Jen Hyde, a 30-year-old poet and artist living in Brooklyn, has a congenital heart defect. By the age of 25, Hyde had two open-heart surgeries, including a heart valve replacement.
"I know that heart disease is the number one killer of women in America," Hyde said. "I'm currently in great shape, but part of staying this way means building a strong relationship with my cardiologist so that the care I receive is preventative, not reactive."
Hyde is not alone in suffering from heart health issues -- in the U.S., cardiovascular disease is the No. 1 killer of both women and men, responsible for 25 percent of deaths annually. Heart valve diseases are among the reasons for concern: five million Americans are diagnosed with heart valve disease every year.
The most common heart valve disease is aortic stenosis (AS), a disease in which the opening of the aortic valve is narrowed. AS is a progressive disease and can be life-threatening. People who have developed symptoms from severe AS have about a 50 percent chance of living two years and 20 percent chance of living five years without valve replacement.
Among those 75 and older, the prevalence of AS is as high as 12 percent -- a number only expected to increase along with life expectancy. Because women generally outlive men, many women are likely to develop AS.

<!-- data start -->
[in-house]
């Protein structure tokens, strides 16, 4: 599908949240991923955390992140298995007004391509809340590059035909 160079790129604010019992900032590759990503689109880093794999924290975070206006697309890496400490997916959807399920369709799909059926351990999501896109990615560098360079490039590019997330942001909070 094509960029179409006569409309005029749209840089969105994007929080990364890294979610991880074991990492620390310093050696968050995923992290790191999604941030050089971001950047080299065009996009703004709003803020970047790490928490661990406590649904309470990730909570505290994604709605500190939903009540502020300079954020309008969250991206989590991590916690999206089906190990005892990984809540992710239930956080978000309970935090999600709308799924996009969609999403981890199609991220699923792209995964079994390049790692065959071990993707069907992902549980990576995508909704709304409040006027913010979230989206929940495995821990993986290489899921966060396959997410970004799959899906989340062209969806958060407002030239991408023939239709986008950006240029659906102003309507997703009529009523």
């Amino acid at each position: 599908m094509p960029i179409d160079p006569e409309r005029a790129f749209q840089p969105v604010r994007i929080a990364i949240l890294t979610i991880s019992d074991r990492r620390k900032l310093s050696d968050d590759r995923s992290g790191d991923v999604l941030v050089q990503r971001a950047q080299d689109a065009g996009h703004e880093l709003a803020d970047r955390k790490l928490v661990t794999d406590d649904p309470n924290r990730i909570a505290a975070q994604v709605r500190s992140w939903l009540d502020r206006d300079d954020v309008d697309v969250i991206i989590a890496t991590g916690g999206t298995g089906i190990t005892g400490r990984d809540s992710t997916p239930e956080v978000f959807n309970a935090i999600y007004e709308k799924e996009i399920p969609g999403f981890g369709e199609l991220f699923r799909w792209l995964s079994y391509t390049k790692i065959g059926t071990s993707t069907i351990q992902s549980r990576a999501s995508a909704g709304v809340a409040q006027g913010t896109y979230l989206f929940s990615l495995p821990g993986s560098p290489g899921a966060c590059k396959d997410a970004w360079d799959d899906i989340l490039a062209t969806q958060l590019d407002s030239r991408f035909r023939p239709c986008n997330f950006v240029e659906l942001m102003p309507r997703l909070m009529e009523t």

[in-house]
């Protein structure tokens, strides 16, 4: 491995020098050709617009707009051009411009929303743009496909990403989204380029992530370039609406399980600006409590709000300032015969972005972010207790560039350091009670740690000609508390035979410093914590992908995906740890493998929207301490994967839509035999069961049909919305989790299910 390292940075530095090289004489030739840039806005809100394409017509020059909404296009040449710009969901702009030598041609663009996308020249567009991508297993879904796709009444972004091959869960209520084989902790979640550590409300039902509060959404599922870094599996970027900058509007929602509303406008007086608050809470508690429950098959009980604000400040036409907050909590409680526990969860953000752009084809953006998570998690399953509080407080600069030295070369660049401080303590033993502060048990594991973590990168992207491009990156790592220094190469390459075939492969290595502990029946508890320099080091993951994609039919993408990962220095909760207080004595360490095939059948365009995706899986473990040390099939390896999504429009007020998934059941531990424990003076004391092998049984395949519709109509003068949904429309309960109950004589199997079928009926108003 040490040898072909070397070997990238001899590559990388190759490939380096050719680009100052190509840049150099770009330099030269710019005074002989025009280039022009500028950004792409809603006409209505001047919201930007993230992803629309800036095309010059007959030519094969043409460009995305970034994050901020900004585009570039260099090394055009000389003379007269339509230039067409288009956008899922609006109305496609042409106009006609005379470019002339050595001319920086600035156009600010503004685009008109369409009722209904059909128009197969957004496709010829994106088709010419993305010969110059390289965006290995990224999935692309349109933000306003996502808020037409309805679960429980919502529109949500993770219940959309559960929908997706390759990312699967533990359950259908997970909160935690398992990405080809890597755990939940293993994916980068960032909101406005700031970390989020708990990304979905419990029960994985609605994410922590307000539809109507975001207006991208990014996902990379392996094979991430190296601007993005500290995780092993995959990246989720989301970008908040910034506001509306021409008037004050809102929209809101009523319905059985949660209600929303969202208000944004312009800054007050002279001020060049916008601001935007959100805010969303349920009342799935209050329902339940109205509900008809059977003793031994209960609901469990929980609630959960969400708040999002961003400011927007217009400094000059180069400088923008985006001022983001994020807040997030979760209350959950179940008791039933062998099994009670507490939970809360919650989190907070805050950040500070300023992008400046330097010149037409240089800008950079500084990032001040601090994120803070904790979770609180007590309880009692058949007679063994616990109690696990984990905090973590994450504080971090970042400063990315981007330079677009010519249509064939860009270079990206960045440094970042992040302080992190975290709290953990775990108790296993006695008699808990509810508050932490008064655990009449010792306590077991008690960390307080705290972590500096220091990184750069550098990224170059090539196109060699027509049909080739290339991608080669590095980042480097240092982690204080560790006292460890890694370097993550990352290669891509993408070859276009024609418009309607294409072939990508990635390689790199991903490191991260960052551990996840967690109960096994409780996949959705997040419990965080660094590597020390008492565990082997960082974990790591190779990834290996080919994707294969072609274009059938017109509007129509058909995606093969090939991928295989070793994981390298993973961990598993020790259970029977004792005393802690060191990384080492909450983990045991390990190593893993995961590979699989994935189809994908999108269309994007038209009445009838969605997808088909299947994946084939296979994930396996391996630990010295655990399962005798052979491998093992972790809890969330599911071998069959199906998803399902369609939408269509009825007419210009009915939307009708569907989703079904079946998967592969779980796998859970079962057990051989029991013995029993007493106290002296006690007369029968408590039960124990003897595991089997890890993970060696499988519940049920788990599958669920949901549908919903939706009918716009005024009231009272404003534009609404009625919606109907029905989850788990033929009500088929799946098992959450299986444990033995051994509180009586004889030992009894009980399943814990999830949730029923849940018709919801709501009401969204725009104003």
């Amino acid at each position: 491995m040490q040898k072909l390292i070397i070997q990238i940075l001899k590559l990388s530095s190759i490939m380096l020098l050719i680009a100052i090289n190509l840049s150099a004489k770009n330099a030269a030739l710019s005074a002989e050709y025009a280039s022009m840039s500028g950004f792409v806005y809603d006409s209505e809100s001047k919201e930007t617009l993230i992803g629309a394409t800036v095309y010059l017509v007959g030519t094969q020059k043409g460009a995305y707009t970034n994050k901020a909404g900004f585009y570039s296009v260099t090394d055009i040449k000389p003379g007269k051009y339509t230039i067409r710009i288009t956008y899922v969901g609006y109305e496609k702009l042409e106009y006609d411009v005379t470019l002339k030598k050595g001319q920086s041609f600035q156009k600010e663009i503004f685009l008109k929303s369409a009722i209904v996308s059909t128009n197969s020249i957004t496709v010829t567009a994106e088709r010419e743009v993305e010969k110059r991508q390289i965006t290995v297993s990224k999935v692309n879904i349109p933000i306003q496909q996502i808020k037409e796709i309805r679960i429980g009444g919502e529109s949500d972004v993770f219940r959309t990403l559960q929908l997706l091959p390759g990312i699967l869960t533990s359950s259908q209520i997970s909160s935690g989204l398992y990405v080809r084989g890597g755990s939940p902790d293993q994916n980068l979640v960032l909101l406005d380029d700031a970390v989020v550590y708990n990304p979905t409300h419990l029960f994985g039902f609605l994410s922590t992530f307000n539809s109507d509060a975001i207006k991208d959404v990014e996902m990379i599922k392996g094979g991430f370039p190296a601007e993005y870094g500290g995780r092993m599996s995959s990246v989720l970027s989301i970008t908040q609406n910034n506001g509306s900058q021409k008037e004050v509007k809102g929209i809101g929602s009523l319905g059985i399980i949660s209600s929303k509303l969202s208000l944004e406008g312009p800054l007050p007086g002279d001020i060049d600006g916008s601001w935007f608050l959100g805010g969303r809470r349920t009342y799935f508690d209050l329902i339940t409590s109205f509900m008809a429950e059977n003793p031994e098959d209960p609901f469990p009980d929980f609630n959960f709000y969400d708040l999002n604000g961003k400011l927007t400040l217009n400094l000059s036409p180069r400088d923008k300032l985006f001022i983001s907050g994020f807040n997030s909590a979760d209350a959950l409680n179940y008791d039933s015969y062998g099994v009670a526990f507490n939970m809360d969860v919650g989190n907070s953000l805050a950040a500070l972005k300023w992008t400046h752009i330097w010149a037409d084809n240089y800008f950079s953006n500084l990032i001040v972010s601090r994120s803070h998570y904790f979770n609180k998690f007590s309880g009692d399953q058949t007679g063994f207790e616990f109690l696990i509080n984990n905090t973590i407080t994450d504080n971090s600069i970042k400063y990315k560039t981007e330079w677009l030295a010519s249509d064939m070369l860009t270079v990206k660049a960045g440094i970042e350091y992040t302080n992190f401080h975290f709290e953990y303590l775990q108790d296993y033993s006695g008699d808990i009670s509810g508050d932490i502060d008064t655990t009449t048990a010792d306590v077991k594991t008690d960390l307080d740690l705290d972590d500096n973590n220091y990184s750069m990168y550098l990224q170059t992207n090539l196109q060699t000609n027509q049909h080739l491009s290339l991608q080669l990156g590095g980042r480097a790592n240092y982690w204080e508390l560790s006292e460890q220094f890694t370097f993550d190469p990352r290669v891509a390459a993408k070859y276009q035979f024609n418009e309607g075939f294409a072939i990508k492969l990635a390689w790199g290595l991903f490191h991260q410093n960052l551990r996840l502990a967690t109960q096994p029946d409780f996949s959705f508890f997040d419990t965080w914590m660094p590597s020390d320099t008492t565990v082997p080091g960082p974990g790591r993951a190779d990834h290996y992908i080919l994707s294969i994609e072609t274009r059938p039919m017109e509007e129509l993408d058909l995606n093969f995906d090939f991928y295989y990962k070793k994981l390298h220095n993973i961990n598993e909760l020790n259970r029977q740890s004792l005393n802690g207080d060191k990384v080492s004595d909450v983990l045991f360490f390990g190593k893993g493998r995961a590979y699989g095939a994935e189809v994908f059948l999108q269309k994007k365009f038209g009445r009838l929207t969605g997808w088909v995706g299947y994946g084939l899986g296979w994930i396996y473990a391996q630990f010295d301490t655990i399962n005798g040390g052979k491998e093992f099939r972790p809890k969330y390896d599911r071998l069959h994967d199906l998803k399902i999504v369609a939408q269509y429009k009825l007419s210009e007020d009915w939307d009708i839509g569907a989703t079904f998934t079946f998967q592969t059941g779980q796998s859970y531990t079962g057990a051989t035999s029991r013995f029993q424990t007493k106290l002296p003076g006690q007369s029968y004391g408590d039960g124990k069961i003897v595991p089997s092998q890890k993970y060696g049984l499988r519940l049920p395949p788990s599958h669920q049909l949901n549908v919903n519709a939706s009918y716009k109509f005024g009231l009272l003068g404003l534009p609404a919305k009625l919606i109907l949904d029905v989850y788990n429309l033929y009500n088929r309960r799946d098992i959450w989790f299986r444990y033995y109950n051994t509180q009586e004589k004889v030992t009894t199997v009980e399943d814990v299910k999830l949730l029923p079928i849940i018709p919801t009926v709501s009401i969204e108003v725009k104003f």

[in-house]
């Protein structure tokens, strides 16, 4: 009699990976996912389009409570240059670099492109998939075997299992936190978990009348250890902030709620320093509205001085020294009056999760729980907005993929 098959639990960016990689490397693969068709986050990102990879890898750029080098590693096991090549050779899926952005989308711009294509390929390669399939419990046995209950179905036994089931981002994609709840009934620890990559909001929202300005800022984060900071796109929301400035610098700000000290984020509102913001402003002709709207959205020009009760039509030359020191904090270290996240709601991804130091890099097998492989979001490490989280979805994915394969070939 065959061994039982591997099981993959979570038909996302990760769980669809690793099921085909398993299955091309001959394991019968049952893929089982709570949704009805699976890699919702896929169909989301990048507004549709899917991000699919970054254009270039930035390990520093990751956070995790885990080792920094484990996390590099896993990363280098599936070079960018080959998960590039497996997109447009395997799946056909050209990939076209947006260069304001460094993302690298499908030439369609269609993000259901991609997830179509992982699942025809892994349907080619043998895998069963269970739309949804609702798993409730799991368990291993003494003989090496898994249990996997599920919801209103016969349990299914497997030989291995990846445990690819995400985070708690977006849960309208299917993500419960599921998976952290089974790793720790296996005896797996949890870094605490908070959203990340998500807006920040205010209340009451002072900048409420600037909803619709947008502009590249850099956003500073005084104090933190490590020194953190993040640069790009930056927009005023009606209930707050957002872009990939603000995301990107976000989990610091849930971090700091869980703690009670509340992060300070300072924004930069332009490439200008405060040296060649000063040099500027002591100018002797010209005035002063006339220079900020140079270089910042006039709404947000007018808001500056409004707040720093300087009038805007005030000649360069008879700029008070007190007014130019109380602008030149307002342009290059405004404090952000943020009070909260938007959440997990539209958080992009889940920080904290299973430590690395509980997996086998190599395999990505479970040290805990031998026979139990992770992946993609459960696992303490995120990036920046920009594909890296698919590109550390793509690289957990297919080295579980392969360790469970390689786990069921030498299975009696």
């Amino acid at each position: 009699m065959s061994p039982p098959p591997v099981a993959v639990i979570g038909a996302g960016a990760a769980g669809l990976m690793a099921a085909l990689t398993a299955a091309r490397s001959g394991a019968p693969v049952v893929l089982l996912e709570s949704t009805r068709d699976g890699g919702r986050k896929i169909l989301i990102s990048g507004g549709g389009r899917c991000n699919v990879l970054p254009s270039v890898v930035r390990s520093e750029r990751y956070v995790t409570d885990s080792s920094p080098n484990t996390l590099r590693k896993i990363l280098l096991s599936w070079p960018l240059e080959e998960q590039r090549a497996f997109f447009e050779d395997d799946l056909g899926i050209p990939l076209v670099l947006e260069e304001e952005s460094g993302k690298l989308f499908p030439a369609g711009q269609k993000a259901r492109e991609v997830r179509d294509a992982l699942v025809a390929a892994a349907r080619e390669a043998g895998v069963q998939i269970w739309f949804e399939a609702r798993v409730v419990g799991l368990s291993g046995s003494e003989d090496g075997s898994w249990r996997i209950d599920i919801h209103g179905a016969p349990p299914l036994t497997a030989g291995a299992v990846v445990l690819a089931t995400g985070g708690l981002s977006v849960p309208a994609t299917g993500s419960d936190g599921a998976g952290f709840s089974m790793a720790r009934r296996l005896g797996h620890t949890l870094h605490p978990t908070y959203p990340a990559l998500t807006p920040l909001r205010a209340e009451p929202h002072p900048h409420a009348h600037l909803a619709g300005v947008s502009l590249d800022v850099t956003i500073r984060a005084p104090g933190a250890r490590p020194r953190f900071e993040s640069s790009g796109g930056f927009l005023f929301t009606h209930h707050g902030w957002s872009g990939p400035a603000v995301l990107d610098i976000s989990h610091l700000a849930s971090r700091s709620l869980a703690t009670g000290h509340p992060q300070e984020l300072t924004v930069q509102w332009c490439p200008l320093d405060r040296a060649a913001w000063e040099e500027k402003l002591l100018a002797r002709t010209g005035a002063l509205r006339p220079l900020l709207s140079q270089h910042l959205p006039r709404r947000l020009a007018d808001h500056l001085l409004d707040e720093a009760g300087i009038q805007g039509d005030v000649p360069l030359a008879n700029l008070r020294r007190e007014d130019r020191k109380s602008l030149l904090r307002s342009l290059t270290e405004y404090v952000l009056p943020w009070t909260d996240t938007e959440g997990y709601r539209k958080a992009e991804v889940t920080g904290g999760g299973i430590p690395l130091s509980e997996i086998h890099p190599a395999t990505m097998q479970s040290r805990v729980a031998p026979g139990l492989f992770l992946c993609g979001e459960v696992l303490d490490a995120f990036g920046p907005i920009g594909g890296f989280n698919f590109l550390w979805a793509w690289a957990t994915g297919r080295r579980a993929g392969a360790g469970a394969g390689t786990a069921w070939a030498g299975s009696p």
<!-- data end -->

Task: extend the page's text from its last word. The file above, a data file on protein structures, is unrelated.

Often, heart valve disease goes undiagnosed. Difficulty climbing stairs or being active without running out of breath is often shrugged off as a normal sign of aging, but it could be a sign of AS and should be discussed with a healthcare provider. Other signs include fatigue, chest pain, shortness of breath, feeling faint, heart palpitations, and heart murmurs.
Risk factors for AS and other heart valve conditions can be congenital, like in Hyde's case. Other risk factors include:
• Your age: As you age, your heart valves may become thicker and stiffer; this usually begins after age 60.
• Radiation therapy to the chest
• Infection, such as infective endocarditis, caused by bacteria that enters the bloodstream and settles in the heart.
• Rheumatic fever in childhood, caused by a bacterial infection that can affect the heart
• Genetics: Some types of heart valve disease tend to run in families
• Other heart problems, such as high blood pressure, high cholesterol, heart attack, heart failure and arrhythmia (irregular heartbeat)
If you think you may be at increased risk for heart valve disease, talk with your healthcare provider. Your doctor will be able to tell if there's a problem by listening to your heart. Following up with an echocardiogram--a test that uses ultrasound waves to create an image of the heart--can usually help confirm a diagnosis.
Because heart valve disease symptoms are difficult to discern early on, it's essential to stay on top of regular checkups and voice any concerns with your healthcare provider. Be sure to report symptoms such as chest pain, difficulty breathing, trouble exercising, fatigue, palpitations, lightheadedness and fainting. Patients and caregivers can visit www.newheartvalve.com for further resources.
A fundamental SWHR advocacy and public education priority has been to bring attention to be the burden of cardiovascular disease in women and the need to support research and innovation that provides benefit and improved quality of life to those suffering with the disease. Learn more about SWHR's work on heart health, including the SWHR Interdisciplinary Network on Cardiovascular Disease at www.swhr.org.